Upselling. It’s a key task in retail to generate extra revenue, and raise the average basket spend. But how much upselling does your staff do?
Upselling is a sales technique used to get a customer to spend more by buying an upgraded or premium version of what’s being purchased.
It’s easy to confuse upselling with cross-selling. Upselling typically involves trading up to a better version of what’s being purchased, while cross-selling involves offering the customer a related product or service.
It’s part of a shopper’s natural journey. Often, customers do your upselling for you. Other times, you will need your employees to encourage it. Sometimes, a customer may approach one of your sales team subconsciously wanting to be sold the benefits of a higher-specification item.
There are a few things you can do to improve your staff’s upselling skills. By doing so, you will improve your bottom line.
By changing your recruitment technique, you can improve the quality of the upsell. In your interview process, ask if a candidate a) knows what upselling is and b) can demonstrate an example where they’ve upsold. If the candidate can successfully navigate this question, things are looking good!
Train staff to upsell
Instead of telling your staff to offer the £25 premium 9cm pot instead of the budget one, feed the staff the benefits as to why they should. If your staff members are committed to your business, they will feel proud of turning that £14.99 sale into a £30 one.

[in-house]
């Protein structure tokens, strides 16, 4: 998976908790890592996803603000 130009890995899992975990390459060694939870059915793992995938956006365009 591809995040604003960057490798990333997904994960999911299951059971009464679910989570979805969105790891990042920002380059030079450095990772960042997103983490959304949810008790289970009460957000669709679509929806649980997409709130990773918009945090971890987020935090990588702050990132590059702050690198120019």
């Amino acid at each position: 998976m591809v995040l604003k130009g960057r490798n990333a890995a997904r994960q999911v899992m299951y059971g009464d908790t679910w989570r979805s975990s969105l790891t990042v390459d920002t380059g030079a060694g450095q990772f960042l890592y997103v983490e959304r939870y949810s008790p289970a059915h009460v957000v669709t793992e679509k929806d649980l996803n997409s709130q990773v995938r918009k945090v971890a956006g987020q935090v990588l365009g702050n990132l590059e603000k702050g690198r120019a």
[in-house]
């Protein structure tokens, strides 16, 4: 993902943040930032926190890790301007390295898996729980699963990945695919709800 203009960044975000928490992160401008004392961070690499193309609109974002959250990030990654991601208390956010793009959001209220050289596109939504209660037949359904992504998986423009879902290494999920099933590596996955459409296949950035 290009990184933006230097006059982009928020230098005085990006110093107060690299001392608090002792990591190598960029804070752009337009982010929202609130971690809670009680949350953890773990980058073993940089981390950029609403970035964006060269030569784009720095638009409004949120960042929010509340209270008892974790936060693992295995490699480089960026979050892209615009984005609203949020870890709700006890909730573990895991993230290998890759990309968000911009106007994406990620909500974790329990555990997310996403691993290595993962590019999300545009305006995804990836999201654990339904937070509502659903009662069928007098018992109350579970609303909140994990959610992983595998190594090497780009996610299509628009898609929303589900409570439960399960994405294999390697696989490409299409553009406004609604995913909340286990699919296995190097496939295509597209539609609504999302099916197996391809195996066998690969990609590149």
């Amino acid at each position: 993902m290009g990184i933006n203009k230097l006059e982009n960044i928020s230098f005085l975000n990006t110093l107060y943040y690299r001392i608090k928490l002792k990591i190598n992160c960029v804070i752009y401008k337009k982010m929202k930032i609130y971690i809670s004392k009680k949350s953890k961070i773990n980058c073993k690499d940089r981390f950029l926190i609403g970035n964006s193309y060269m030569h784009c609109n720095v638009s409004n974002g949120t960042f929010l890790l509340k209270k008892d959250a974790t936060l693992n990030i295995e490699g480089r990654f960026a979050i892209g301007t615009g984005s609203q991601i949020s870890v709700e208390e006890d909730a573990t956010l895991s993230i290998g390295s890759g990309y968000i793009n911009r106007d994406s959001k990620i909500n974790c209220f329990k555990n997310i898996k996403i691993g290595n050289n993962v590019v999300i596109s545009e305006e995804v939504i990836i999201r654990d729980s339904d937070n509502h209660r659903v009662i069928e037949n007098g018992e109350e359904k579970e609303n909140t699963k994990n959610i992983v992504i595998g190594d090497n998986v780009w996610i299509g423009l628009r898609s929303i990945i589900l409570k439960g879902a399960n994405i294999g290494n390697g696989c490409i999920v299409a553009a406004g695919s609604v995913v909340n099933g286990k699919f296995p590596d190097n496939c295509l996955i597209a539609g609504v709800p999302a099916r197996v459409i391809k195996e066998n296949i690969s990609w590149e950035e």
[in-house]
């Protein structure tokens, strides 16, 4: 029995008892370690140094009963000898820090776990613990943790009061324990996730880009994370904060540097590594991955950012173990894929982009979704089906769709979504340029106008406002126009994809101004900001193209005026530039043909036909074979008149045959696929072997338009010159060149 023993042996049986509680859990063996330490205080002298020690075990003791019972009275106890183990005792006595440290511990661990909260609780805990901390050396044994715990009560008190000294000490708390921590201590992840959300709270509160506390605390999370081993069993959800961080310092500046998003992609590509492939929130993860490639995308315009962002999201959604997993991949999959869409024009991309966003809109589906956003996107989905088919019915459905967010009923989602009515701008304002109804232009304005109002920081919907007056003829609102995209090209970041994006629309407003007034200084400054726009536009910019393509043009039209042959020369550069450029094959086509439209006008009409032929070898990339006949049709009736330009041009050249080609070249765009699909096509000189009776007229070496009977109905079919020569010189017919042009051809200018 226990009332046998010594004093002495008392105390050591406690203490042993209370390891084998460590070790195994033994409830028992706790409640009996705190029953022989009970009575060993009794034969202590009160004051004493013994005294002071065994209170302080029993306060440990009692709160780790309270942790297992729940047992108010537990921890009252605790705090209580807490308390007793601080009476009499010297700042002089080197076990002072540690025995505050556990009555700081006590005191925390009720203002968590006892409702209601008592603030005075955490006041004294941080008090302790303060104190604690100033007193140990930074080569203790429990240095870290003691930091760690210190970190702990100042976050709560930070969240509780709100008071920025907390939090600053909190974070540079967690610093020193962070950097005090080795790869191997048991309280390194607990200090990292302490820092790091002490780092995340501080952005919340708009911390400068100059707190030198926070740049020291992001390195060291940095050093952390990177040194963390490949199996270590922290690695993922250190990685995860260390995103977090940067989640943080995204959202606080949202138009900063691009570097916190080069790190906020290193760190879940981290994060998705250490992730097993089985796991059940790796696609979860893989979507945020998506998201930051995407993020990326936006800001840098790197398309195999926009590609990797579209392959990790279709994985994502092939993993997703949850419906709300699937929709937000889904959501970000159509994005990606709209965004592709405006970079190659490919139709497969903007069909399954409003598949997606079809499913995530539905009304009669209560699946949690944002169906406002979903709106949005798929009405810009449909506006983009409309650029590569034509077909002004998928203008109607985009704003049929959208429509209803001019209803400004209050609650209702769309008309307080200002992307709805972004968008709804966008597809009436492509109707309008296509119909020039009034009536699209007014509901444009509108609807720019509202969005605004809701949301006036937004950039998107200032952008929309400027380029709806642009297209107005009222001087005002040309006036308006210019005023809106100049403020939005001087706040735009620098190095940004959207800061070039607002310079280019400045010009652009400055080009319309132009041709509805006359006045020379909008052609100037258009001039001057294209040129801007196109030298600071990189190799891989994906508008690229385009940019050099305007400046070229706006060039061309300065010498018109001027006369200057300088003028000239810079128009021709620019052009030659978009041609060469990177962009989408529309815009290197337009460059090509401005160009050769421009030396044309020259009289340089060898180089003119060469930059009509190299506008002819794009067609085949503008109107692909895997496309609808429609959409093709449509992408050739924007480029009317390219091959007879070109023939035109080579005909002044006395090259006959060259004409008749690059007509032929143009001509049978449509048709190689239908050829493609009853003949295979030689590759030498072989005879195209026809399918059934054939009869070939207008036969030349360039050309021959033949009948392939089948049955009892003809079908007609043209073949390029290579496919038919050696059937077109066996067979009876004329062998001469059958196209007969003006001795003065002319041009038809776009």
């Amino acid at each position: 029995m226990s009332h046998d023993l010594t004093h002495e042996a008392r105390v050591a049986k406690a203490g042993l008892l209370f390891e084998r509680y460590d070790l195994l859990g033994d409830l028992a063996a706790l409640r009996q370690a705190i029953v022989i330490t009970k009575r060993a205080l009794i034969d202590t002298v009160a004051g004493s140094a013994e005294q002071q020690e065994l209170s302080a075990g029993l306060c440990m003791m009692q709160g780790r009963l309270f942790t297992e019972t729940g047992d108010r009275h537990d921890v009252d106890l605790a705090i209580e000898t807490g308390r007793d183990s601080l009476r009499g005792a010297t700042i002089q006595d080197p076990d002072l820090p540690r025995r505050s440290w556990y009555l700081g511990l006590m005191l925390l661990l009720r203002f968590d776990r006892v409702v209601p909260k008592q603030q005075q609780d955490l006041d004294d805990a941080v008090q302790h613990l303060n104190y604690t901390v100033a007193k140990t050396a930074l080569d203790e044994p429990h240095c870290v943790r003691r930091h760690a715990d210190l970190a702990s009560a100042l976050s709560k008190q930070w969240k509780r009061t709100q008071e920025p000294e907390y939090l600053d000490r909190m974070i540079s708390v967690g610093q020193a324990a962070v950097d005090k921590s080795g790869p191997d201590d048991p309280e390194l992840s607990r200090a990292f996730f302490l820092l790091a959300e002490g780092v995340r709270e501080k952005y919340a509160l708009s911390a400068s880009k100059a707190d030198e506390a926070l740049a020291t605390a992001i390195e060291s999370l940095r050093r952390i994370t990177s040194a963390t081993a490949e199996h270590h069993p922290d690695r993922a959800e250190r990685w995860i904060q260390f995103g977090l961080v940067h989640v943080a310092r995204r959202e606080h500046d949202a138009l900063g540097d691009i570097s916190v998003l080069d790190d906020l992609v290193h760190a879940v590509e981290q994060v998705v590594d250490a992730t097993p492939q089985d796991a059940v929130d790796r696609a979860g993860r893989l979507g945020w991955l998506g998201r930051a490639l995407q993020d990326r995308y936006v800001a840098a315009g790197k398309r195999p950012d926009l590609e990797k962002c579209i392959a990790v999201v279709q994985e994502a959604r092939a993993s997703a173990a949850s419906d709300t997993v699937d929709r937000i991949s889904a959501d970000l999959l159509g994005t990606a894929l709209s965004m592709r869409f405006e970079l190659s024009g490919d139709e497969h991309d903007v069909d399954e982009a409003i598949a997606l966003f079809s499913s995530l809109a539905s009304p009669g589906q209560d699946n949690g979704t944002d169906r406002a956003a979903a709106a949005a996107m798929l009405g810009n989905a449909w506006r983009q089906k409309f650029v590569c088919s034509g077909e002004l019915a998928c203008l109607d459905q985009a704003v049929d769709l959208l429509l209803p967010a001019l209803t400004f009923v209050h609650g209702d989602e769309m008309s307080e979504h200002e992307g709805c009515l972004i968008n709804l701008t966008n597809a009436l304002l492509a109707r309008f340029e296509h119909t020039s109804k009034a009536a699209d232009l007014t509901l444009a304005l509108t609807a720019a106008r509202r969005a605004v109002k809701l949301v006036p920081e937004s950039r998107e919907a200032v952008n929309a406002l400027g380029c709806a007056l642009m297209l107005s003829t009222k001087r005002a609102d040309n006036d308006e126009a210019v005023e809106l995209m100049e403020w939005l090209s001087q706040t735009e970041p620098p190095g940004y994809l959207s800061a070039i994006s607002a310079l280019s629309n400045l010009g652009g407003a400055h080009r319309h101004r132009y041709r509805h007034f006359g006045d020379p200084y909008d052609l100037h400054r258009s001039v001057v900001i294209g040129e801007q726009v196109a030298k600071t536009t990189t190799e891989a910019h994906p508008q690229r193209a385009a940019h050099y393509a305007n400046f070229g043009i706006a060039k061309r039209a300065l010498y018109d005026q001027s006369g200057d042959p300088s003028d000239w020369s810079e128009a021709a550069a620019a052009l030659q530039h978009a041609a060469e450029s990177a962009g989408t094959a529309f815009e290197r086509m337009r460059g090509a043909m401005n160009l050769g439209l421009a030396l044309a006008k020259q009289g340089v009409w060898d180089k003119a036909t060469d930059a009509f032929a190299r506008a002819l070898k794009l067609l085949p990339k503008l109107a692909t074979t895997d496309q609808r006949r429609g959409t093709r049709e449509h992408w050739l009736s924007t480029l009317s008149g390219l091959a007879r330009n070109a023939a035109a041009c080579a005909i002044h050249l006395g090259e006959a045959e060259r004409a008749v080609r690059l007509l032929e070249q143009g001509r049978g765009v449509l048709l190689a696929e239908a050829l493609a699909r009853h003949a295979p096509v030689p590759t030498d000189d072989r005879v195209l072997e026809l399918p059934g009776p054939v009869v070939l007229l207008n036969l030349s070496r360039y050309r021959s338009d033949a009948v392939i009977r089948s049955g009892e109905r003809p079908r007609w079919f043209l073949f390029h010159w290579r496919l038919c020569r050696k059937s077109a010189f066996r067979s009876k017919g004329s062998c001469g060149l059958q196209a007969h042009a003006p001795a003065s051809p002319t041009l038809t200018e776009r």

Start your training with something you know they use or do. Ask your team why they choose a certain brand of bottled water instead of the cheaper alternative. Whether they say ‘because it tastes better’ or something else, you can tell them that they upsold themselves by describing the benefits of the more expensive purchase.
This may be more difficult to monitor, but by running ‘upselling’ competitions between your staff on the floor and having a prize (a voucher/half a day off) you may see a rise in the average basket spend.
It may also be a way to get rid of premium stock that hasn’t sold quite as well as you expected. Maybe you bought in a higher priced, higher specification seed compost, but your budget option is outperforming them.
By having a competition on selling more of the higher margined product, your staff would be encouraged to upsell from the budget version. Just remember to make your team aware of the benefits of the higher-priced ticket item.